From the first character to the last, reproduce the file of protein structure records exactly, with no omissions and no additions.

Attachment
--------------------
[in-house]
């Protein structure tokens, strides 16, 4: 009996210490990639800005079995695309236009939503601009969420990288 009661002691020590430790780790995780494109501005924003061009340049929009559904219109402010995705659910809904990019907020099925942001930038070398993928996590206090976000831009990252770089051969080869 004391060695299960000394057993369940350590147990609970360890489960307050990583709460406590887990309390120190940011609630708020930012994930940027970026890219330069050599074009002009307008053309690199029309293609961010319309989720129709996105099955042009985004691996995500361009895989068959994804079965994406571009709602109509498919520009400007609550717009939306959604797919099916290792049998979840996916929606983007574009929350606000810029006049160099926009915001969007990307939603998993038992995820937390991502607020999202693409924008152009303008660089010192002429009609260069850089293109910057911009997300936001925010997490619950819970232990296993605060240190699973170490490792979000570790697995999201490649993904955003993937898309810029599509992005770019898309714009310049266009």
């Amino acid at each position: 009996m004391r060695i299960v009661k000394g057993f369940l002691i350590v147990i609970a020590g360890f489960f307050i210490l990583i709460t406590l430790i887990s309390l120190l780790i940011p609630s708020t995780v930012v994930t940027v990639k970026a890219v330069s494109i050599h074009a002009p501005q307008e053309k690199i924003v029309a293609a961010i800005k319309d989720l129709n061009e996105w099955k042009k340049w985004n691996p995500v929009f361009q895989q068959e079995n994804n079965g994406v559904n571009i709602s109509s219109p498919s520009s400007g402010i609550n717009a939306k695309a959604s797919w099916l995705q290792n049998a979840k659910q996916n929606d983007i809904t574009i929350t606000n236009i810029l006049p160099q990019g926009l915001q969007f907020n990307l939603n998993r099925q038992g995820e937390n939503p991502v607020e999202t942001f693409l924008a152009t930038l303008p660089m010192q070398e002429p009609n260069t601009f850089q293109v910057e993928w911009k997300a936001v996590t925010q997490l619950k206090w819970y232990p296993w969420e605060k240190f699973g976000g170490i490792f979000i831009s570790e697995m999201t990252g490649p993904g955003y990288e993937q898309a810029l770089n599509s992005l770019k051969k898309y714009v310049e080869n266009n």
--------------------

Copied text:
[in-house]
């Protein structure tokens, strides 16, 4: 009996210490990639800005079995695309236009939503601009969420990288 009661002691020590430790780790995780494109501005924003061009340049929009559904219109402010995705659910809904990019907020099925942001930038070398993928996590206090976000831009990252770089051969080869 004391060695299960000394057993369940350590147990609970360890489960307050990583709460406590887990309390120190940011609630708020930012994930940027970026890219330069050599074009002009307008053309690199029309293609961010319309989720129709996105099955042009985004691996995500361009895989068959994804079965994406571009709602109509498919520009400007609550717009939306959604797919099916290792049998979840996916929606983007574009929350606000810029006049160099926009915001969007990307939603998993038992995820937390991502607020999202693409924008152009303008660089010192002429009609260069850089293109910057911009997300936001925010997490619950819970232990296993605060240190699973170490490792979000570790697995999201490649993904955003993937898309810029599509992005770019898309714009310049266009």
């Amino acid at each position: 009996m004391r060695i299960v009661k000394g057993f369940l002691i350590v147990i609970a020590g360890f489960f307050i210490l990583i709460t406590l430790i887990s309390l120190l780790i940011p609630s708020t995780v930012v994930t940027v990639k970026a890219v330069s494109i050599h074009a002009p501005q307008e053309k690199i924003v029309a293609a961010i800005k319309d989720l129709n061009e996105w099955k042009k340049w985004n691996p995500v929009f361009q895989q068959e079995n994804n079965g994406v559904n571009i709602s109509s219109p498919s520009s400007g402010i609550n717009a939306k695309a959604s797919w099916l995705q290792n049998a979840k659910q996916n929606d983007i809904t574009i929350t606000n236009i810029l006049p160099q990019g926009l915001q969007f907020n990307l939603n998993r099925q038992g995820e937390n939503p991502v607020e999202t942001f693409l924008a152009t930038l303008p660089m010192q070398e002429p009609n260069t601009f850089q293109v910057e993928w911009k997300a936001v996590t925010q997490l619950k206090w819970y232990p296993w969420e605060k240190f699973g976000g170490i490792f979000i831009s570790e697995m999201t990252g490649p993904g955003y990288e993937q898309a810029l770089n599509s992005l770019k051969k898309y714009v310049e080869n266009n």